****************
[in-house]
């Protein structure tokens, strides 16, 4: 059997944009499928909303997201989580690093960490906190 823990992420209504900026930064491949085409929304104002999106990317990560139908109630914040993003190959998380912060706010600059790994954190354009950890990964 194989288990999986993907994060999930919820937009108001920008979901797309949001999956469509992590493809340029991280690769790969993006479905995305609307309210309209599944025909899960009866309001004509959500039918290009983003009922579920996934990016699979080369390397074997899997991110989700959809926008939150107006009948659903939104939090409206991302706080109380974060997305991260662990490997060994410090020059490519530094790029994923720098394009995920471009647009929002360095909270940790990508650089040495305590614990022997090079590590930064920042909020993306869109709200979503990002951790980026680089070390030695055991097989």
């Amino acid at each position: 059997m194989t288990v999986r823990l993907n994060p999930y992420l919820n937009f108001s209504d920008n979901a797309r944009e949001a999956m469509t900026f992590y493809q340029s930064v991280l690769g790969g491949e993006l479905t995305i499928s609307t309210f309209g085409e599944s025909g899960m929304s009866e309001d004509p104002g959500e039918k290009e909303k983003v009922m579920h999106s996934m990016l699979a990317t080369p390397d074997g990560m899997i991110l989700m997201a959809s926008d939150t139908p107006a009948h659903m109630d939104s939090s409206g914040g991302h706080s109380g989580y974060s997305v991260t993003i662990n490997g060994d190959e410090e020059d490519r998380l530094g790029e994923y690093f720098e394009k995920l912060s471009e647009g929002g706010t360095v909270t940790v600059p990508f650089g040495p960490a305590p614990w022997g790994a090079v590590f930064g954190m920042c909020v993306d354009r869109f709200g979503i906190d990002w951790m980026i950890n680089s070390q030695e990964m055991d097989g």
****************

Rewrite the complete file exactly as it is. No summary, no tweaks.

[in-house]
């Protein structure tokens, strides 16, 4: 059997944009499928909303997201989580690093960490906190 823990992420209504900026930064491949085409929304104002999106990317990560139908109630914040993003190959998380912060706010600059790994954190354009950890990964 194989288990999986993907994060999930919820937009108001920008979901797309949001999956469509992590493809340029991280690769790969993006479905995305609307309210309209599944025909899960009866309001004509959500039918290009983003009922579920996934990016699979080369390397074997899997991110989700959809926008939150107006009948659903939104939090409206991302706080109380974060997305991260662990490997060994410090020059490519530094790029994923720098394009995920471009647009929002360095909270940790990508650089040495305590614990022997090079590590930064920042909020993306869109709200979503990002951790980026680089070390030695055991097989």
């Amino acid at each position: 059997m194989t288990v999986r823990l993907n994060p999930y992420l919820n937009f108001s209504d920008n979901a797309r944009e949001a999956m469509t900026f992590y493809q340029s930064v991280l690769g790969g491949e993006l479905t995305i499928s609307t309210f309209g085409e599944s025909g899960m929304s009866e309001d004509p104002g959500e039918k290009e909303k983003v009922m579920h999106s996934m990016l699979a990317t080369p390397d074997g990560m899997i991110l989700m997201a959809s926008d939150t139908p107006a009948h659903m109630d939104s939090s409206g914040g991302h706080s109380g989580y974060s997305v991260t993003i662990n490997g060994d190959e410090e020059d490519r998380l530094g790029e994923y690093f720098e394009k995920l912060s471009e647009g929002g706010t360095v909270t940790v600059p990508f650089g040495p960490a305590p614990w022997g790994a090079v590590f930064g954190m920042c909020v993306d354009r869109f709200g979503i906190d990002w951790m980026i950890n680089s070390q030695e990964m055991d097989g």